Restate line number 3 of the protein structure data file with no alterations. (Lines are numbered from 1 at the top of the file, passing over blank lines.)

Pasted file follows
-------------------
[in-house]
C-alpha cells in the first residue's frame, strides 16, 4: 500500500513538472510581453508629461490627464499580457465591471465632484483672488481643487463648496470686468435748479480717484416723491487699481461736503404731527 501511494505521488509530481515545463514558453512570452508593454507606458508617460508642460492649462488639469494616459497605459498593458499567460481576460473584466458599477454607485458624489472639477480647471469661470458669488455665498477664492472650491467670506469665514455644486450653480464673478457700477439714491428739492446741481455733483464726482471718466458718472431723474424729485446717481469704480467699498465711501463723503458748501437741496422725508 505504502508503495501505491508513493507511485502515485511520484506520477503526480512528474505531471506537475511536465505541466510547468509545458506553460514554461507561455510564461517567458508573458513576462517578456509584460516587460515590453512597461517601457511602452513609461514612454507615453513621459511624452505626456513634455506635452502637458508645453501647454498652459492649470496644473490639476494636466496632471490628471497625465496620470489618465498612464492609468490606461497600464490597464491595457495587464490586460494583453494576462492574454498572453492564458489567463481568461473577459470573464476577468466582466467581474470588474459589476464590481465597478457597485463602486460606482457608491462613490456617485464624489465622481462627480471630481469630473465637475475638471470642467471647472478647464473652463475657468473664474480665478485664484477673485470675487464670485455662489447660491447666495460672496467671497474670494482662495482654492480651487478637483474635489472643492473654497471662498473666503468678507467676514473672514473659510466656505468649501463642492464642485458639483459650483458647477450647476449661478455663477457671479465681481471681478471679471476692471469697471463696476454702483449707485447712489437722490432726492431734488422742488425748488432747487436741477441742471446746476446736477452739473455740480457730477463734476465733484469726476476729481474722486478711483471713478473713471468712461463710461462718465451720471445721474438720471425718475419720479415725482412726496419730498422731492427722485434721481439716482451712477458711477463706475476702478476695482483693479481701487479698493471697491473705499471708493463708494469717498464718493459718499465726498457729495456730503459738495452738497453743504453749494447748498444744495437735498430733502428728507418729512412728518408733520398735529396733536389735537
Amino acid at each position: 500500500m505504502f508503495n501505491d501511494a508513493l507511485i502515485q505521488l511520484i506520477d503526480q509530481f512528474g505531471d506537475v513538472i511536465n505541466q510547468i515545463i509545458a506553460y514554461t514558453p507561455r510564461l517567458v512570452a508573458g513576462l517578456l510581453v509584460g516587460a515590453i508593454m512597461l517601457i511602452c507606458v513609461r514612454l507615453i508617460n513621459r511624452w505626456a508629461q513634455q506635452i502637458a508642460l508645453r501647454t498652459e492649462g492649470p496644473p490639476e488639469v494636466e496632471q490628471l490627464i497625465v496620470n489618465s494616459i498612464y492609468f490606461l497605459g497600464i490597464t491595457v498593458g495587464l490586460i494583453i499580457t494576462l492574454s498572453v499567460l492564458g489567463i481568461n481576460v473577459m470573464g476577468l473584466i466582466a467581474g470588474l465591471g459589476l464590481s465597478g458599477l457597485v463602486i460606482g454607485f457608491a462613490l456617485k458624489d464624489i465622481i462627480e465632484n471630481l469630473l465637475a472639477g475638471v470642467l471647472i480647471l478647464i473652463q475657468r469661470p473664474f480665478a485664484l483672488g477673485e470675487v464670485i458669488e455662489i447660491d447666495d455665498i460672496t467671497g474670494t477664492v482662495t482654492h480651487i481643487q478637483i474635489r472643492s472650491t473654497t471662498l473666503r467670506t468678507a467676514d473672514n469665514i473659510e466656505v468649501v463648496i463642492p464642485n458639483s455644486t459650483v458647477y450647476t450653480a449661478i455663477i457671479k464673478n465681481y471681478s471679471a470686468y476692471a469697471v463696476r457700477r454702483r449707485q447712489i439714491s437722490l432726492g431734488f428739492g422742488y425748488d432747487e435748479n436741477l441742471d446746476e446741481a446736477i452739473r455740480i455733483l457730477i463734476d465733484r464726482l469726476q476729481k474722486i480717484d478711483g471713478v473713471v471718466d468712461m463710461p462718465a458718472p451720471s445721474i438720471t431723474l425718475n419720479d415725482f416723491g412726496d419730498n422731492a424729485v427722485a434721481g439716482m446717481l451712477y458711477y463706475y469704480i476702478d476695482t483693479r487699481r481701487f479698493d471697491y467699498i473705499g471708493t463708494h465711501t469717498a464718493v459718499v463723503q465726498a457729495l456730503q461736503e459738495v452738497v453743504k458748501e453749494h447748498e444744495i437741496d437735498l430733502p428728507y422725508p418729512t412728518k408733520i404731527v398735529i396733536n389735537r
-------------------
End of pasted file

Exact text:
Amino acid at each position: 500500500m505504502f508503495n501505491d501511494a508513493l507511485i502515485q505521488l511520484i506520477d503526480q509530481f512528474g505531471d506537475v513538472i511536465n505541466q510547468i515545463i509545458a506553460y514554461t514558453p507561455r510564461l517567458v512570452a508573458g513576462l517578456l510581453v509584460g516587460a515590453i508593454m512597461l517601457i511602452c507606458v513609461r514612454l507615453i508617460n513621459r511624452w505626456a508629461q513634455q506635452i502637458a508642460l508645453r501647454t498652459e492649462g492649470p496644473p490639476e488639469v494636466e496632471q490628471l490627464i497625465v496620470n489618465s494616459i498612464y492609468f490606461l497605459g497600464i490597464t491595457v498593458g495587464l490586460i494583453i499580457t494576462l492574454s498572453v499567460l492564458g489567463i481568461n481576460v473577459m470573464g476577468l473584466i466582466a467581474g470588474l465591471g459589476l464590481s465597478g458599477l457597485v463602486i460606482g454607485f457608491a462613490l456617485k458624489d464624489i465622481i462627480e465632484n471630481l469630473l465637475a472639477g475638471v470642467l471647472i480647471l478647464i473652463q475657468r469661470p473664474f480665478a485664484l483672488g477673485e470675487v464670485i458669488e455662489i447660491d447666495d455665498i460672496t467671497g474670494t477664492v482662495t482654492h480651487i481643487q478637483i474635489r472643492s472650491t473654497t471662498l473666503r467670506t468678507a467676514d473672514n469665514i473659510e466656505v468649501v463648496i463642492p464642485n458639483s455644486t459650483v458647477y450647476t450653480a449661478i455663477i457671479k464673478n465681481y471681478s471679471a470686468y476692471a469697471v463696476r457700477r454702483r449707485q447712489i439714491s437722490l432726492g431734488f428739492g422742488y425748488d432747487e435748479n436741477l441742471d446746476e446741481a446736477i452739473r455740480i455733483l457730477i463734476d465733484r464726482l469726476q476729481k474722486i480717484d478711483g471713478v473713471v471718466d468712461m463710461p462718465a458718472p451720471s445721474i438720471t431723474l425718475n419720479d415725482f416723491g412726496d419730498n422731492a424729485v427722485a434721481g439716482m446717481l451712477y458711477y463706475y469704480i476702478d476695482t483693479r487699481r481701487f479698493d471697491y467699498i473705499g471708493t463708494h465711501t469717498a464718493v459718499v463723503q465726498a457729495l456730503q461736503e459738495v452738497v453743504k458748501e453749494h447748498e444744495i437741496d437735498l430733502p428728507y422725508p418729512t412728518k408733520i404731527v398735529i396733536n389735537r